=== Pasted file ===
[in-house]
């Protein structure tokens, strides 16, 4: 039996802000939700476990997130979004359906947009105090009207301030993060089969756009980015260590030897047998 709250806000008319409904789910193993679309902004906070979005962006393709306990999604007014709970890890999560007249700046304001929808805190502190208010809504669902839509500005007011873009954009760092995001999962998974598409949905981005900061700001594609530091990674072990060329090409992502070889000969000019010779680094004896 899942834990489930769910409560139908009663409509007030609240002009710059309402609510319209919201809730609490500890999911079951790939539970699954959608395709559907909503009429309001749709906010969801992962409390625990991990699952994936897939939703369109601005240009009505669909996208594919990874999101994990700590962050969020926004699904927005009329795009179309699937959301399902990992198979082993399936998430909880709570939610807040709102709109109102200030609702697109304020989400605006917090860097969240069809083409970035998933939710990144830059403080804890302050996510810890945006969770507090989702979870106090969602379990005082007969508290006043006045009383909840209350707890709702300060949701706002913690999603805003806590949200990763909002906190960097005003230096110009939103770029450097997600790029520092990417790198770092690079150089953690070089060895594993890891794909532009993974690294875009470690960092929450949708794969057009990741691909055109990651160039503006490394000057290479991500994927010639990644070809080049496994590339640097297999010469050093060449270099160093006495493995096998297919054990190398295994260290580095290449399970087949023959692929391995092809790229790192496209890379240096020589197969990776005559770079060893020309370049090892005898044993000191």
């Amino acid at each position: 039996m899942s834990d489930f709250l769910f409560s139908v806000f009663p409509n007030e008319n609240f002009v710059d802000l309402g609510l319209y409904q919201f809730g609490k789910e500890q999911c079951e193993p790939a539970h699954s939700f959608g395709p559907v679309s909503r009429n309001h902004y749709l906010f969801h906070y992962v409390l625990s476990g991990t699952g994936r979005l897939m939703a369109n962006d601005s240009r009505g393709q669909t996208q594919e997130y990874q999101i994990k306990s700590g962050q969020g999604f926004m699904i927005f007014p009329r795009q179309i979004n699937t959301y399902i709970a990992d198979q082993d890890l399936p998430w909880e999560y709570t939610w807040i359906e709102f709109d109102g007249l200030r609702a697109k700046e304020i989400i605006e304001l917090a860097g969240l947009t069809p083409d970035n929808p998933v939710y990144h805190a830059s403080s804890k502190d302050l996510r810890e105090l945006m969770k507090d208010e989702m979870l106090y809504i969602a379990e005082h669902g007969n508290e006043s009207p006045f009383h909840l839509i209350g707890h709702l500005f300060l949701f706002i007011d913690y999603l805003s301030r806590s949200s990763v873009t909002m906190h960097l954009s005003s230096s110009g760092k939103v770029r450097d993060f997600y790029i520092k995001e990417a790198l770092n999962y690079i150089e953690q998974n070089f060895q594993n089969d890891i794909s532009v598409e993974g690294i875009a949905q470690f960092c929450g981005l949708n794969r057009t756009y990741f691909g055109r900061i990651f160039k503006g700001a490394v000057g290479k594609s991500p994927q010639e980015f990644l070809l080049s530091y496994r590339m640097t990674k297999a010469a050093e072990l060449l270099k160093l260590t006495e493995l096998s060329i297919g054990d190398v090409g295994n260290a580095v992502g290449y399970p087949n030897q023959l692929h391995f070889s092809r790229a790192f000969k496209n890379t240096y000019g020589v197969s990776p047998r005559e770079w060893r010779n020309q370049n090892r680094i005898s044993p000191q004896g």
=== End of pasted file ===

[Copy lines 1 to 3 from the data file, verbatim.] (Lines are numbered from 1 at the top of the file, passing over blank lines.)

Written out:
[in-house]
């Protein structure tokens, strides 16, 4: 039996802000939700476990997130979004359906947009105090009207301030993060089969756009980015260590030897047998 709250806000008319409904789910193993679309902004906070979005962006393709306990999604007014709970890890999560007249700046304001929808805190502190208010809504669902839509500005007011873009954009760092995001999962998974598409949905981005900061700001594609530091990674072990060329090409992502070889000969000019010779680094004896 899942834990489930769910409560139908009663409509007030609240002009710059309402609510319209919201809730609490500890999911079951790939539970699954959608395709559907909503009429309001749709906010969801992962409390625990991990699952994936897939939703369109601005240009009505669909996208594919990874999101994990700590962050969020926004699904927005009329795009179309699937959301399902990992198979082993399936998430909880709570939610807040709102709109109102200030609702697109304020989400605006917090860097969240069809083409970035998933939710990144830059403080804890302050996510810890945006969770507090989702979870106090969602379990005082007969508290006043006045009383909840209350707890709702300060949701706002913690999603805003806590949200990763909002906190960097005003230096110009939103770029450097997600790029520092990417790198770092690079150089953690070089060895594993890891794909532009993974690294875009470690960092929450949708794969057009990741691909055109990651160039503006490394000057290479991500994927010639990644070809080049496994590339640097297999010469050093060449270099160093006495493995096998297919054990190398295994260290580095290449399970087949023959692929391995092809790229790192496209890379240096020589197969990776005559770079060893020309370049090892005898044993000191």
């Amino acid at each position: 039996m899942s834990d489930f709250l769910f409560s139908v806000f009663p409509n007030e008319n609240f002009v710059d802000l309402g609510l319209y409904q919201f809730g609490k789910e500890q999911c079951e193993p790939a539970h699954s939700f959608g395709p559907v679309s909503r009429n309001h902004y749709l906010f969801h906070y992962v409390l625990s476990g991990t699952g994936r979005l897939m939703a369109n962006d601005s240009r009505g393709q669909t996208q594919e997130y990874q999101i994990k306990s700590g962050q969020g999604f926004m699904i927005f007014p009329r795009q179309i979004n699937t959301y399902i709970a990992d198979q082993d890890l399936p998430w909880e999560y709570t939610w807040i359906e709102f709109d109102g007249l200030r609702a697109k700046e304020i989400i605006e304001l917090a860097g969240l947009t069809p083409d970035n929808p998933v939710y990144h805190a830059s403080s804890k502190d302050l996510r810890e105090l945006m969770k507090d208010e989702m979870l106090y809504i969602a379990e005082h669902g007969n508290e006043s009207p006045f009383h909840l839509i209350g707890h709702l500005f300060l949701f706002i007011d913690y999603l805003s301030r806590s949200s990763v873009t909002m906190h960097l954009s005003s230096s110009g760092k939103v770029r450097d993060f997600y790029i520092k995001e990417a790198l770092n999962y690079i150089e953690q998974n070089f060895q594993n089969d890891i794909s532009v598409e993974g690294i875009a949905q470690f960092c929450g981005l949708n794969r057009t756009y990741f691909g055109r900061i990651f160039k503006g700001a490394v000057g290479k594609s991500p994927q010639e980015f990644l070809l080049s530091y496994r590339m640097t990674k297999a010469a050093e072990l060449l270099k160093l260590t006495e493995l096998s060329i297919g054990d190398v090409g295994n260290a580095v992502g290449y399970p087949n030897q023959l692929h391995f070889s092809r790229a790192f000969k496209n890379t240096y000019g020589v197969s990776p047998r005559e770079w060893r010779n020309q370049n090892r680094i005898s044993p000191q004896g």